The affirmation of the doctrine of the Trinity is controversial as it stands over against all cultural perspectives on God. Mainline Protestantism is functionally Unitarian rather than Trinitarian. Evangelicals often so over-emphasize Jesus that He seems Fatherless. Sects and cults may believe in a Jesus, but he is not the Son of the Father. What makes us think that God is Triune? There is only one answer: because this is the way the Father made himself known through his Son Jesus Christ in the power of the Holy Spirit. The Lord of the Church, Jesus Christ, gives us language to speak about the Triune God.
Jesus is who He is, and was both accepted and rejected as such "because he called God his own Father making himself equal with God." Their relationship forms the basis for how we understand that Jesus, as incarnate Son, is divine. Jesus is one with the Father. Already early in His ministry, Jesus expressed a deep intimacy with his Father. He said: "All things have been handed over to me by my Father, and no one knows the Son except the Father, and no one knows the Father except the Son and anyone to whom the Son chooses to reveal" (Matt.11:27). Chapters 14-17 of the gospel of John take us into the heart of this union between Jesus and the Father. "The words I say to you, I do not speak on my own authority, but the Father who dwells in me does his works. Believe me that I am in the Father and the Father is in me." And the time will come when Christ "hands over the kingdom to God the Father, after he has destroyed all dominion, authority and power" (1 Cor. 15:24). "When he has done this, then the Son himself will be made subject to him who put everything under him, so that God may be all in all" (1 Cor. 15:28)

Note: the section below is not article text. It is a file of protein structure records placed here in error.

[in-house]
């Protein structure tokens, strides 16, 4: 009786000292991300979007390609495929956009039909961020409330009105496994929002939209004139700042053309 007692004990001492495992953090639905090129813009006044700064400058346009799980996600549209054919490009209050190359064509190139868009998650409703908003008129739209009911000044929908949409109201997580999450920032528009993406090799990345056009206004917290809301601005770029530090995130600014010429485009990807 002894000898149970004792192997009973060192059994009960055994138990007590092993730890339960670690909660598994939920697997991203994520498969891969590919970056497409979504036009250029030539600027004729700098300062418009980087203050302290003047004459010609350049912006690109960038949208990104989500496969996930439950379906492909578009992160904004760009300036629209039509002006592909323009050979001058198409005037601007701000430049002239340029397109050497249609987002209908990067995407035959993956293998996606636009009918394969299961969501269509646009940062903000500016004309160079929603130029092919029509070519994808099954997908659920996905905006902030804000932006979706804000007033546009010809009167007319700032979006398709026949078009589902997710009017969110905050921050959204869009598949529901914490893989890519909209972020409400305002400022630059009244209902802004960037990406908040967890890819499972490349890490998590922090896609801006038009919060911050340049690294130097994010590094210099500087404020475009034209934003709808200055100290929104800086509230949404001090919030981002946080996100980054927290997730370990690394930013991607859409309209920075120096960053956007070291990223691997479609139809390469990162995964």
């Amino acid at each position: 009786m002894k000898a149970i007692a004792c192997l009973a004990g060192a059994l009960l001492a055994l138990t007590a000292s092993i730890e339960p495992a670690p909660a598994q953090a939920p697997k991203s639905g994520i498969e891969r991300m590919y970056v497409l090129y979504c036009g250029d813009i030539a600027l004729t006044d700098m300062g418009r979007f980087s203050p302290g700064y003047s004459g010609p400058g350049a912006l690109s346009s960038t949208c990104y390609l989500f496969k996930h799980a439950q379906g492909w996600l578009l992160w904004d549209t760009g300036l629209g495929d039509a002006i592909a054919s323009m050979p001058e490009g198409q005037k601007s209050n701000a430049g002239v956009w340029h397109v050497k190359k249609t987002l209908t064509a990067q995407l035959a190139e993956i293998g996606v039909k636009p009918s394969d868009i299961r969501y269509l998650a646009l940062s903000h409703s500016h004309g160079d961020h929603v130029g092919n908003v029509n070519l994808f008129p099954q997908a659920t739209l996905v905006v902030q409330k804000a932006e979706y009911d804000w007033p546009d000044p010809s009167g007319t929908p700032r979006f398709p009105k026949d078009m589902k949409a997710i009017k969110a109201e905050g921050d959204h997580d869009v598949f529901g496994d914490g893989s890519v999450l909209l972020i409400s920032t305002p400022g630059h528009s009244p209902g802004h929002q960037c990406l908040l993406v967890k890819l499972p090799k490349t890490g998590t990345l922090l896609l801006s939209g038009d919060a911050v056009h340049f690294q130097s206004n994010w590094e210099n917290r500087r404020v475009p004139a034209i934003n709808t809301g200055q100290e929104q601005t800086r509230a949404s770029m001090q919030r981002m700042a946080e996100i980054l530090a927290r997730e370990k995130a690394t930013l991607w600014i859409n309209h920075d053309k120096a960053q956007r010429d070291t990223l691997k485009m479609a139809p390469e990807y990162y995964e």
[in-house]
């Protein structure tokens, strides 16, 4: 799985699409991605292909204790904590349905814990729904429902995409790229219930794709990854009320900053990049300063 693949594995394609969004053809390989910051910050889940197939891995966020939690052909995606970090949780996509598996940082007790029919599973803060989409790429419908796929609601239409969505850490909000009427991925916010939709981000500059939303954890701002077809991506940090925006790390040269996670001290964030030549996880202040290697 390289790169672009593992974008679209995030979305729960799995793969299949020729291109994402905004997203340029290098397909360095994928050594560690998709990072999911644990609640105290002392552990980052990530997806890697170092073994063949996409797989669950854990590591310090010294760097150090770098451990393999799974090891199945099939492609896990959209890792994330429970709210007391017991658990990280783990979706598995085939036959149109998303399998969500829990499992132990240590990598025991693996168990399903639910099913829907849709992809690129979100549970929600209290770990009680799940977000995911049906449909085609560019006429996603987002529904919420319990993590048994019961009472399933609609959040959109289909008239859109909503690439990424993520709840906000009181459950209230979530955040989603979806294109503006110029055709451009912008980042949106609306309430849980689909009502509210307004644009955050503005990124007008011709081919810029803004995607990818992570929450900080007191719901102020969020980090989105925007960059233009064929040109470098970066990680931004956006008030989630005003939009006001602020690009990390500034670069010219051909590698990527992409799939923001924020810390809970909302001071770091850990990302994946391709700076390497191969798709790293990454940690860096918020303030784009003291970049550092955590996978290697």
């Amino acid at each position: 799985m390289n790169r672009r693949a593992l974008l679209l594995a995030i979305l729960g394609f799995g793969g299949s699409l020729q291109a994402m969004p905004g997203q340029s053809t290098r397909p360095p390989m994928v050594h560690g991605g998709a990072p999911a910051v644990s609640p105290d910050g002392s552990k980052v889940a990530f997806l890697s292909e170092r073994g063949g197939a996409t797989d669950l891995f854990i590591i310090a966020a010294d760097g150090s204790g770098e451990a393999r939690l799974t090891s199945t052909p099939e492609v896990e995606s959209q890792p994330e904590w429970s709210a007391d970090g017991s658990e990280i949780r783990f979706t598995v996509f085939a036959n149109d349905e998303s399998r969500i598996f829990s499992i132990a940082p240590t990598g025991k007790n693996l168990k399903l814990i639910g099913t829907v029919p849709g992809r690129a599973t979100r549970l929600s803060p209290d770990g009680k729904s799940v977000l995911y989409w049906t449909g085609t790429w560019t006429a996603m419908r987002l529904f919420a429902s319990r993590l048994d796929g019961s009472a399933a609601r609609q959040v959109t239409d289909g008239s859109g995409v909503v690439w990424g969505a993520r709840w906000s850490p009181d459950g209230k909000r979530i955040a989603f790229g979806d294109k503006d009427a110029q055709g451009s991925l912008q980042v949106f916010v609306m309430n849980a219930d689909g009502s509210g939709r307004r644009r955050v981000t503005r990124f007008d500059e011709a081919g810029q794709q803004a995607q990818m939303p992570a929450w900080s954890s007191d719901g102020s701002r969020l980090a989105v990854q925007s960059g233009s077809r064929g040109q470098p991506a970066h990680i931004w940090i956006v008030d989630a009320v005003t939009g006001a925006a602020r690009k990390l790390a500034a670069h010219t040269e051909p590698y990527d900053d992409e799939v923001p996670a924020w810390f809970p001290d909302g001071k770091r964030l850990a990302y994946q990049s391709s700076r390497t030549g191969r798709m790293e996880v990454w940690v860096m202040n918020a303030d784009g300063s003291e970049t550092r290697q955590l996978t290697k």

God not only acts in history as Father, Son and Spirit, He is in Himself Father, Son and Spirit.